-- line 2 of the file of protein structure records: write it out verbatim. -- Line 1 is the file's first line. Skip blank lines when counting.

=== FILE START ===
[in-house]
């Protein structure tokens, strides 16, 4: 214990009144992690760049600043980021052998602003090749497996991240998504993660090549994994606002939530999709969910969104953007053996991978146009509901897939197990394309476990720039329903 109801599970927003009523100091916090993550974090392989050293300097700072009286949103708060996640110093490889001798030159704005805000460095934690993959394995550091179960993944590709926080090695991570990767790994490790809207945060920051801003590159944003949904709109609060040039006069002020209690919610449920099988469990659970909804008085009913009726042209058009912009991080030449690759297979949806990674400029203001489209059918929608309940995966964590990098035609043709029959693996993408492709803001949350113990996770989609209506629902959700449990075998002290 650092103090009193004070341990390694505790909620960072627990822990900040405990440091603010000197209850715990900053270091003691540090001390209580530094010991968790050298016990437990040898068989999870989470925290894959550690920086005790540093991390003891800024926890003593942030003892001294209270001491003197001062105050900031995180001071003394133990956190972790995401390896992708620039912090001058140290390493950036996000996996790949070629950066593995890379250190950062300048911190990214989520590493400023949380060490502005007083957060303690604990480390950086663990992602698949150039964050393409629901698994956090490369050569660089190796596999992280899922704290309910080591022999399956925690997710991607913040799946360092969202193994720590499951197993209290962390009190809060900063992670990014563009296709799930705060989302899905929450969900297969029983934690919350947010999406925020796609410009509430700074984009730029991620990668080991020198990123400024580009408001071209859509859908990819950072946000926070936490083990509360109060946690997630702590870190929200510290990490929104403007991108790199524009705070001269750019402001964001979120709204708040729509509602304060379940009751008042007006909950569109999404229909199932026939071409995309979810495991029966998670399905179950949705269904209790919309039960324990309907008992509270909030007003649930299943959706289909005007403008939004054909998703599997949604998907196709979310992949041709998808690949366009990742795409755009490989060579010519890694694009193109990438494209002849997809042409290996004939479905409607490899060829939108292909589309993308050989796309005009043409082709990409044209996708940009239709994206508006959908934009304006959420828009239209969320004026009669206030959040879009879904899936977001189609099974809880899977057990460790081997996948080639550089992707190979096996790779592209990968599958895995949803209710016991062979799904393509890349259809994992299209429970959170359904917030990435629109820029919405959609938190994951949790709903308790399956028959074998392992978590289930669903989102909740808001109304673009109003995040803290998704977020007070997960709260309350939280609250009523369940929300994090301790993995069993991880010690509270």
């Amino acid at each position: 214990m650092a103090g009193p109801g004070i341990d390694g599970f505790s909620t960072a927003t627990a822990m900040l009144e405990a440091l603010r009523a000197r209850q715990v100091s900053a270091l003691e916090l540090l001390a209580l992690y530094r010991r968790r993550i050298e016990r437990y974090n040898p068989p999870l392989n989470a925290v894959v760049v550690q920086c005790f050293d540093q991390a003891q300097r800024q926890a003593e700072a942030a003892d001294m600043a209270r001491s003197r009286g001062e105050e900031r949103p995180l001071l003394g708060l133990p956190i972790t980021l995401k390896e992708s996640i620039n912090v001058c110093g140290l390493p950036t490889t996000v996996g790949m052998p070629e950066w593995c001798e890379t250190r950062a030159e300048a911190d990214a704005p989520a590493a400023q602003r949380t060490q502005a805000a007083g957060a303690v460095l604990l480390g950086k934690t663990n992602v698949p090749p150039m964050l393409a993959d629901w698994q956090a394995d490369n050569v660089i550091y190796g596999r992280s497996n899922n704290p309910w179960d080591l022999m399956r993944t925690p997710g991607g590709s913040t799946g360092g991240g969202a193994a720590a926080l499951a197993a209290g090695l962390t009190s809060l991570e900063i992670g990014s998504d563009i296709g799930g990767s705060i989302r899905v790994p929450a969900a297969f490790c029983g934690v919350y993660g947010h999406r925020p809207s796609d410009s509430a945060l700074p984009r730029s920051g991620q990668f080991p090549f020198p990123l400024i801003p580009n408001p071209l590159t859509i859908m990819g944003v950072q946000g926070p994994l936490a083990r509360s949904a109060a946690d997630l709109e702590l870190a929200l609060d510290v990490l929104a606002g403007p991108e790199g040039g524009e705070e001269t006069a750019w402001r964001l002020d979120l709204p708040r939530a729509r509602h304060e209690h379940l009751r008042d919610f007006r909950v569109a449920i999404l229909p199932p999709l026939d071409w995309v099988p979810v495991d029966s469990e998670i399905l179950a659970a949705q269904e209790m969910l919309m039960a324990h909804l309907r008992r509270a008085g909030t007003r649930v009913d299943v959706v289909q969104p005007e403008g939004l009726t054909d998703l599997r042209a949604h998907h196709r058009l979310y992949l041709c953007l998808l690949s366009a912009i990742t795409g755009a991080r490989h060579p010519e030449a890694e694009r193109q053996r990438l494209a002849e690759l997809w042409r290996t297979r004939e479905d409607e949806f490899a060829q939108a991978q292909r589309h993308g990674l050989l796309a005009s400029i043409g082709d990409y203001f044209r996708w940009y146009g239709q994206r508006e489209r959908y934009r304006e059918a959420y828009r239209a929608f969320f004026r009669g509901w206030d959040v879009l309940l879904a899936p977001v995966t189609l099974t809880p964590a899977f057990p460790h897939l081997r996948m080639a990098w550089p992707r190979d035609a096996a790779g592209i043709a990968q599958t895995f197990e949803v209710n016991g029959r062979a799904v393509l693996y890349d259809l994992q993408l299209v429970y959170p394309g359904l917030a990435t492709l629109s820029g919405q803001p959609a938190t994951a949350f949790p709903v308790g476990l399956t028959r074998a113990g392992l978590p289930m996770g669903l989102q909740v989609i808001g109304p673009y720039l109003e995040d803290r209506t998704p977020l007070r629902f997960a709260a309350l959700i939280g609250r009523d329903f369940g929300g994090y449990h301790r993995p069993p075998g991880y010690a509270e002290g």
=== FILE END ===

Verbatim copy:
């Protein structure tokens, strides 16, 4: 214990009144992690760049600043980021052998602003090749497996991240998504993660090549994994606002939530999709969910969104953007053996991978146009509901897939197990394309476990720039329903 109801599970927003009523100091916090993550974090392989050293300097700072009286949103708060996640110093490889001798030159704005805000460095934690993959394995550091179960993944590709926080090695991570990767790994490790809207945060920051801003590159944003949904709109609060040039006069002020209690919610449920099988469990659970909804008085009913009726042209058009912009991080030449690759297979949806990674400029203001489209059918929608309940995966964590990098035609043709029959693996993408492709803001949350113990996770989609209506629902959700449990075998002290 650092103090009193004070341990390694505790909620960072627990822990900040405990440091603010000197209850715990900053270091003691540090001390209580530094010991968790050298016990437990040898068989999870989470925290894959550690920086005790540093991390003891800024926890003593942030003892001294209270001491003197001062105050900031995180001071003394133990956190972790995401390896992708620039912090001058140290390493950036996000996996790949070629950066593995890379250190950062300048911190990214989520590493400023949380060490502005007083957060303690604990480390950086663990992602698949150039964050393409629901698994956090490369050569660089190796596999992280899922704290309910080591022999399956925690997710991607913040799946360092969202193994720590499951197993209290962390009190809060900063992670990014563009296709799930705060989302899905929450969900297969029983934690919350947010999406925020796609410009509430700074984009730029991620990668080991020198990123400024580009408001071209859509859908990819950072946000926070936490083990509360109060946690997630702590870190929200510290990490929104403007991108790199524009705070001269750019402001964001979120709204708040729509509602304060379940009751008042007006909950569109999404229909199932026939071409995309979810495991029966998670399905179950949705269904209790919309039960324990309907008992509270909030007003649930299943959706289909005007403008939004054909998703599997949604998907196709979310992949041709998808690949366009990742795409755009490989060579010519890694694009193109990438494209002849997809042409290996004939479905409607490899060829939108292909589309993308050989796309005009043409082709990409044209996708940009239709994206508006959908934009304006959420828009239209969320004026009669206030959040879009879904899936977001189609099974809880899977057990460790081997996948080639550089992707190979096996790779592209990968599958895995949803209710016991062979799904393509890349259809994992299209429970959170359904917030990435629109820029919405959609938190994951949790709903308790399956028959074998392992978590289930669903989102909740808001109304673009109003995040803290998704977020007070997960709260309350939280609250009523369940929300994090301790993995069993991880010690509270």